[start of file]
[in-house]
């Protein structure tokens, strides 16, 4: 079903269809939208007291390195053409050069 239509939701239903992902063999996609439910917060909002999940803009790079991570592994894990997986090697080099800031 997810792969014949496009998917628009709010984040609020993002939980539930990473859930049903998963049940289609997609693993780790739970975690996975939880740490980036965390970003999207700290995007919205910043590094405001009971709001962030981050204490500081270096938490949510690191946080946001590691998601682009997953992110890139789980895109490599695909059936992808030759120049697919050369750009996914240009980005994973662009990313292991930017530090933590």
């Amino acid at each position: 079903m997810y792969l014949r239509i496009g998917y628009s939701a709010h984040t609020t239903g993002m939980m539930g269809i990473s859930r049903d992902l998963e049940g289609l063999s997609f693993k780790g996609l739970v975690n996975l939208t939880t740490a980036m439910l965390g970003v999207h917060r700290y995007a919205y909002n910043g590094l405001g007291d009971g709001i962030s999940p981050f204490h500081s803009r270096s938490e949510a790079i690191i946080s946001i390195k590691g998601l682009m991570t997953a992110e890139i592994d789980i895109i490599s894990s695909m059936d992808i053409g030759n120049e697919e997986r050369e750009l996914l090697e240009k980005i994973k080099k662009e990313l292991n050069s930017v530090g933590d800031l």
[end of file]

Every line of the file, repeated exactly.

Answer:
[in-house]
């Protein structure tokens, strides 16, 4: 079903269809939208007291390195053409050069 239509939701239903992902063999996609439910917060909002999940803009790079991570592994894990997986090697080099800031 997810792969014949496009998917628009709010984040609020993002939980539930990473859930049903998963049940289609997609693993780790739970975690996975939880740490980036965390970003999207700290995007919205910043590094405001009971709001962030981050204490500081270096938490949510690191946080946001590691998601682009997953992110890139789980895109490599695909059936992808030759120049697919050369750009996914240009980005994973662009990313292991930017530090933590």
């Amino acid at each position: 079903m997810y792969l014949r239509i496009g998917y628009s939701a709010h984040t609020t239903g993002m939980m539930g269809i990473s859930r049903d992902l998963e049940g289609l063999s997609f693993k780790g996609l739970v975690n996975l939208t939880t740490a980036m439910l965390g970003v999207h917060r700290y995007a919205y909002n910043g590094l405001g007291d009971g709001i962030s999940p981050f204490h500081s803009r270096s938490e949510a790079i690191i946080s946001i390195k590691g998601l682009m991570t997953a992110e890139i592994d789980i895109i490599s894990s695909m059936d992808i053409g030759n120049e697919e997986r050369e750009l996914l090697e240009k980005i994973k080099k662009e990313l292991n050069s930017v530090g933590d800031l």